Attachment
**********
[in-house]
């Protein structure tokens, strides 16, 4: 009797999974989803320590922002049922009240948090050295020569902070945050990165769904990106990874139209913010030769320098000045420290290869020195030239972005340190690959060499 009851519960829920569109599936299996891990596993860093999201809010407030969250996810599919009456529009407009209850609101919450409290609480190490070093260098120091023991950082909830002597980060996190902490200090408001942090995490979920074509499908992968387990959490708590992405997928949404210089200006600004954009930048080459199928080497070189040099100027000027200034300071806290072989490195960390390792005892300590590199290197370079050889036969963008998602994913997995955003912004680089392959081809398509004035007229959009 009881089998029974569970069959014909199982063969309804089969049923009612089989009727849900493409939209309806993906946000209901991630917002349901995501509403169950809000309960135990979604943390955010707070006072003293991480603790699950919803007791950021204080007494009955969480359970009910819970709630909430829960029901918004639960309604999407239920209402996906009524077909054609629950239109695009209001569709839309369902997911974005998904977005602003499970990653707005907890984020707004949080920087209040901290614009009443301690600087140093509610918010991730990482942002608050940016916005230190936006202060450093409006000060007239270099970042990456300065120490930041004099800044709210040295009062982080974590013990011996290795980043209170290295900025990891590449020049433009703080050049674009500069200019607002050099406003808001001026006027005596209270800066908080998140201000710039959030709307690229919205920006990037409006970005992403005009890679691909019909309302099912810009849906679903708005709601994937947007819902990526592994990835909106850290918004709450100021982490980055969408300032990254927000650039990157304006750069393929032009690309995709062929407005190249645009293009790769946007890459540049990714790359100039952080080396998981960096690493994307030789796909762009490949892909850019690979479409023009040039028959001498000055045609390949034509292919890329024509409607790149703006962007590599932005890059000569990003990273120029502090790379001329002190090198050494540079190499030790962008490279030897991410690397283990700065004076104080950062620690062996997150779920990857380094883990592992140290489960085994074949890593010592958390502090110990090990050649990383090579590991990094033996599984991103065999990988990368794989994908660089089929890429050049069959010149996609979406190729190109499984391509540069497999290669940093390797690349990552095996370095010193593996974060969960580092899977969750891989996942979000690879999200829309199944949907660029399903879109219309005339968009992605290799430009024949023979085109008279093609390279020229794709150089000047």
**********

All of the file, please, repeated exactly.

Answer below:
[in-house]
């Protein structure tokens, strides 16, 4: 009797999974989803320590922002049922009240948090050295020569902070945050990165769904990106990874139209913010030769320098000045420290290869020195030239972005340190690959060499 009851519960829920569109599936299996891990596993860093999201809010407030969250996810599919009456529009407009209850609101919450409290609480190490070093260098120091023991950082909830002597980060996190902490200090408001942090995490979920074509499908992968387990959490708590992405997928949404210089200006600004954009930048080459199928080497070189040099100027000027200034300071806290072989490195960390390792005892300590590199290197370079050889036969963008998602994913997995955003912004680089392959081809398509004035007229959009 009881089998029974569970069959014909199982063969309804089969049923009612089989009727849900493409939209309806993906946000209901991630917002349901995501509403169950809000309960135990979604943390955010707070006072003293991480603790699950919803007791950021204080007494009955969480359970009910819970709630909430829960029901918004639960309604999407239920209402996906009524077909054609629950239109695009209001569709839309369902997911974005998904977005602003499970990653707005907890984020707004949080920087209040901290614009009443301690600087140093509610918010991730990482942002608050940016916005230190936006202060450093409006000060007239270099970042990456300065120490930041004099800044709210040295009062982080974590013990011996290795980043209170290295900025990891590449020049433009703080050049674009500069200019607002050099406003808001001026006027005596209270800066908080998140201000710039959030709307690229919205920006990037409006970005992403005009890679691909019909309302099912810009849906679903708005709601994937947007819902990526592994990835909106850290918004709450100021982490980055969408300032990254927000650039990157304006750069393929032009690309995709062929407005190249645009293009790769946007890459540049990714790359100039952080080396998981960096690493994307030789796909762009490949892909850019690979479409023009040039028959001498000055045609390949034509292919890329024509409607790149703006962007590599932005890059000569990003990273120029502090790379001329002190090198050494540079190499030790962008490279030897991410690397283990700065004076104080950062620690062996997150779920990857380094883990592992140290489960085994074949890593010592958390502090110990090990050649990383090579590991990094033996599984991103065999990988990368794989994908660089089929890429050049069959010149996609979406190729190109499984391509540069497999290669940093390797690349990552095996370095010193593996974060969960580092899977969750891989996942979000690879999200829309199944949907660029399903879109219309005339968009992605290799430009024949023979085109008279093609390279020229794709150089000047």